the giving of the gifts was awful. There was so much stuff, and so many women and I don’t know how to make sense of the mess that happens when we dole stuff out. the mad rush happens when we just toss things into the middle of the room, too, all the women just leap into the pile of stuff and take as much of the shit they don’t even need, it’s like putting a pile of blow in the middle of the road. mayhem. It is like that. There’s no sense to it. We tried, we said, “Okay, women, there’s lots for everyone, we’re gonna try to be orderly and patient, please stay seated until your table is called.” But maybe it’s that thing about there being no expectations, maybe it’s that–“you are the poor, your job is to receive our cast off stuff all year, and at Christmas we give you new things. It’s best if you don’t have autonomy, you don’t mind, do you? No? Good.”

There was a mad rush, and then the women who were sitting and waiting, they got nervous because other women were pushing to the door, and so they got up too, and there was shouting and pushing and I stood between two women and said, “Hey! Hey! I’m not feelin’ the love here–where’d it go?” Women want to be good, and to be useful and we all want to be loved and loving too, and there’s just so little available, ya? All our training as women pits us against each other, and then when the staff (also women, also having the same conditioning) don’t have agreements about how or why we’re doing this stuff, it all just exacerbates the competition for the meagre resources, the limited power, the teeny tiny bit of influence…yick.

Then, of course, in the middle of all that chaos and shouting, come miracles–one group of women started singing at their table. “Silent Night” they sang, and it was lovely, that small peaceful carol spread slow over the drop-in and some peace came as a shared smile rippled across the crowd. And for a while, as I stood beside the slowly moving line of somewhat cranky tired women, everyone who passed me reached over for a hug. And that was a miraculous, too. Holding on to each other, sharing the love, knowing we matter .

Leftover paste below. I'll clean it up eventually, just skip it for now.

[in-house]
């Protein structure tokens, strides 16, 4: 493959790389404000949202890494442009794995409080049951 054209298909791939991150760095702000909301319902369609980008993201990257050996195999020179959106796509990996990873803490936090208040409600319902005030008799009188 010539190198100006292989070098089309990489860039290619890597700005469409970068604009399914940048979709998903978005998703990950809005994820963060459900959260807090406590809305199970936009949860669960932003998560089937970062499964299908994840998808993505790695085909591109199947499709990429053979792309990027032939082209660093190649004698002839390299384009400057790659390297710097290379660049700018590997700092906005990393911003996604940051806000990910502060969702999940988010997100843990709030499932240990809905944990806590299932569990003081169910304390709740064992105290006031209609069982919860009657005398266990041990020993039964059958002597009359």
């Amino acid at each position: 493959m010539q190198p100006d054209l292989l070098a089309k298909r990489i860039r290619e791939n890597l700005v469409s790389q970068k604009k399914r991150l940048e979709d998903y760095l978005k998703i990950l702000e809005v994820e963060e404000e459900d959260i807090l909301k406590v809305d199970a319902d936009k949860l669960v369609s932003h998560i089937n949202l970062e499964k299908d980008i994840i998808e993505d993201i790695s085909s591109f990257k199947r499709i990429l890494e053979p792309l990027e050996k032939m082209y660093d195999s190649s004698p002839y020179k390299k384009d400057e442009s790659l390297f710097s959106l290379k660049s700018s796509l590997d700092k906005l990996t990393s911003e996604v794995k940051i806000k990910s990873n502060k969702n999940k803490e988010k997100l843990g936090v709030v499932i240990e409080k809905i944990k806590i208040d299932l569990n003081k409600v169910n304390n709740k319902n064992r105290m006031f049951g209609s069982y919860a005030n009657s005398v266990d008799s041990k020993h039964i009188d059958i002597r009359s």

Women. we are complicated creatures. infuriating and troublesome and magic and radiant.

Then I rode my bike in the rain and the slender traffic to Laura’s for dinner.  Laura and I met when she lived in Kelowna. Or Kamploops,  (i always get those two mixed up. They’re very different, but they both start with “K”. you know how that can be sometimes).  She would come to visit, or drop her daughter off to see her father, and then she’d stay with Mike and Sharon (Sharon of  the “sharon at the doorway” post, sometime in May or June, i think). So we first met when she was just finishing Nursing school.  Then, when Sharon was dying, Laura was there too. And that’s when we really fell in love. We have the same kinda whacked out humour, we love to talk about words, she’s really really smart and acerbic and funny and we enjoy each others’ minds and…

what a hoot! Laura, it runs out, has the voice of an angel. Honestly. She was singing Brahms! Fucking Brahms as she was basting the turkey and setting the table and cutting up the organ meats to give to the dog. I could not stop grinning. The tv was on to the channel that has the fireplace logs on it, and every time the hand came to adjust the logs, we had to yell, “the Hand!” and take a drink. I don’t drink, but I was happy to yell, “the hand!” and facilitate everyone else’s drinking. I said to Susan, Laura’s sister (who is a concert violinist–wow) “I didn’t know Laura sang” and Susan said, “Only when she’s drinking.  In that way, I’m a good influence.” We had the crackers, you know the ones that you yank on and sparks fly with a great “crack!” and you get a hat and a joke (mine was, “Father: Our son gets his intelligence from me, don’t you think?  Mother: Must have. I seem to have kept mine.”) and a prize. I got a tape measure.